By Medicine Hat News on April 12, 2018.
One person, one vote is the bedrock of democracy. For Sloan, it’s a little different. The Canadian indie-rock band went with one band member, three songs for its new album “Sloan 12,” which was released April 6.
Since Sloan’s first album “Smeared” in 1992, the band has always split the songwriting on its albums in varying degrees. It’s one of the things Chris Murphy is most proud of, but he knows it may have come at a cost for him and bandmates Patrick Pentland, Jay Ferguson and Andrew Scott.
“You could say that maybe somewhere along the line it held us back because maybe we would be easier to understand or easier to consume or sell if we had one recognizable singer but we spread it around and I think that’s one of the things that makes us special,” he said from Sudbury hours before kicking off this tour that will see the band at The Silver Buckle on Friday. The 7 p.m. show is sold out.
The Medicine Hat sports bar may seem like an odd venue for a band with Sloan’s bona fides — its catalogue of radio hits spans 25 years. But Murphy actually finds a comfort zone in that sort of venue compared to theatres, which Sloan will also play on this 33-date North American tour.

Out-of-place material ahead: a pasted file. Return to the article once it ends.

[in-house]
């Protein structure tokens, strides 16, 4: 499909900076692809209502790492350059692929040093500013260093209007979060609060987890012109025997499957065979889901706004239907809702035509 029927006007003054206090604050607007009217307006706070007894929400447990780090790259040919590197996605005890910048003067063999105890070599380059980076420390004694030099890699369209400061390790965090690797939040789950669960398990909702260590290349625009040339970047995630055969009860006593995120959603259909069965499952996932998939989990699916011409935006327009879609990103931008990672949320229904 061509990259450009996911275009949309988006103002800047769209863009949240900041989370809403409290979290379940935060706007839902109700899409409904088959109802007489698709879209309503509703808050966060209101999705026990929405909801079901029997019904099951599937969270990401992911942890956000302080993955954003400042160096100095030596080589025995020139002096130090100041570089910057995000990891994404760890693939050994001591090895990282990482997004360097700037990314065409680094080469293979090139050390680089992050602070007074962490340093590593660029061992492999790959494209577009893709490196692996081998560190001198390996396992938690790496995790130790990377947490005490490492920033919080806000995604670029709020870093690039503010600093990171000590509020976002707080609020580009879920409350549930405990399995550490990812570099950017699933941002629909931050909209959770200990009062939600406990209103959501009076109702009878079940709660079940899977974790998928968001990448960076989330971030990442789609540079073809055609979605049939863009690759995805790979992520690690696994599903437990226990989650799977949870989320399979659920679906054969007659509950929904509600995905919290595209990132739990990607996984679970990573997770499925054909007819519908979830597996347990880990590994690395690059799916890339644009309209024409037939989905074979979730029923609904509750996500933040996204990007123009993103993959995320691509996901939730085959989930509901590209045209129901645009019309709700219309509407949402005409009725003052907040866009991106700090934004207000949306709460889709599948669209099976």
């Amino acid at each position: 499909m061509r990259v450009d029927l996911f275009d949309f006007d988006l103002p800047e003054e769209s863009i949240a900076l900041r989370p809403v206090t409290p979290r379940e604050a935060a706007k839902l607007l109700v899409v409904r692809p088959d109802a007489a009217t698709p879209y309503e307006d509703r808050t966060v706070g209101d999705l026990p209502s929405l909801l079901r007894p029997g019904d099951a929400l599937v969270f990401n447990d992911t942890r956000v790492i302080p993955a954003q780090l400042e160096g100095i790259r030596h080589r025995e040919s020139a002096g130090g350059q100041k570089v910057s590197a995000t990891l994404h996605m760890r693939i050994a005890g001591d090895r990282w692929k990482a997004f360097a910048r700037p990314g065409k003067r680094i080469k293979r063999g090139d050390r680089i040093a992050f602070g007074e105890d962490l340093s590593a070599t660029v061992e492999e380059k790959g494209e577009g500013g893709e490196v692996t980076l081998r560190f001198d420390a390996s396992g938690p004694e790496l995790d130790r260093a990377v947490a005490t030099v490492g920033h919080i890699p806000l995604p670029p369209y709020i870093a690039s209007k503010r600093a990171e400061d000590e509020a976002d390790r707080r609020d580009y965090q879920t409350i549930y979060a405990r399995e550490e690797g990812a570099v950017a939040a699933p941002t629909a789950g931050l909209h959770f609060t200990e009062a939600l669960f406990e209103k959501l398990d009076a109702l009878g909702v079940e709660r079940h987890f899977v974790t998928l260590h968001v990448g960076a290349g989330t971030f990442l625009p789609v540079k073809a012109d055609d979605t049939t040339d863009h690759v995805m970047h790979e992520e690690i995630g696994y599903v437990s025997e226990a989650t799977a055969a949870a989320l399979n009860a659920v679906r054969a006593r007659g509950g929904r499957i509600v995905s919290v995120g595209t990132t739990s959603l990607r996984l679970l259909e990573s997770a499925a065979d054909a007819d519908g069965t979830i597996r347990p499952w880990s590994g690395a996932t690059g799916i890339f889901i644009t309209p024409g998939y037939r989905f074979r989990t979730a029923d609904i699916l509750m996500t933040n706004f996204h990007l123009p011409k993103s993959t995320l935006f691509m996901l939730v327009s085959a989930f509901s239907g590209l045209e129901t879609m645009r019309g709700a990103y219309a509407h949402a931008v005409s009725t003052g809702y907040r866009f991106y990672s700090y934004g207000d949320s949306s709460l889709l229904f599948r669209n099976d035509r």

“As a group that comes from a sort of punk background and is really just into chaos and shenanigans, I was always nervous to play theatres because of the question of the vibe,” he said. “But now I don’t mind. I’m 49 years old so if I were going to see a band and I had a seat I’d be like ‘I hope these guys don’t make me stand up.'”
“So on stage the perception is that if people are sitting they aren’t having as much fun. But I think because we’re older I think a lot of the people who are there are probably happy to be sitting down. I don’t make people stand at the theatre shows because I would rather people were sitting in their seats wishing they could stand than standing wishing they could sit. I think that’s the worst vibe at a show, that ‘F*** I wish I could just sit down’ vibe.”
So don’t go to The Silver Buckle expecting to sit down, at least not until after the show when you may get a chance to sit with Murphy and other members of Sloan.
“I always come out and talk to everyone after the show,” Murphy said. “We never reached the kind of fame where that’s impossible. We didn’t get so big that I can’t go out and talk to anybody. I usually do it every night. That’s where I lose my voice on tour — talking in the bar to people. So I have to just not yell my head off after the show but I love to meet anybody who cares about the band.”
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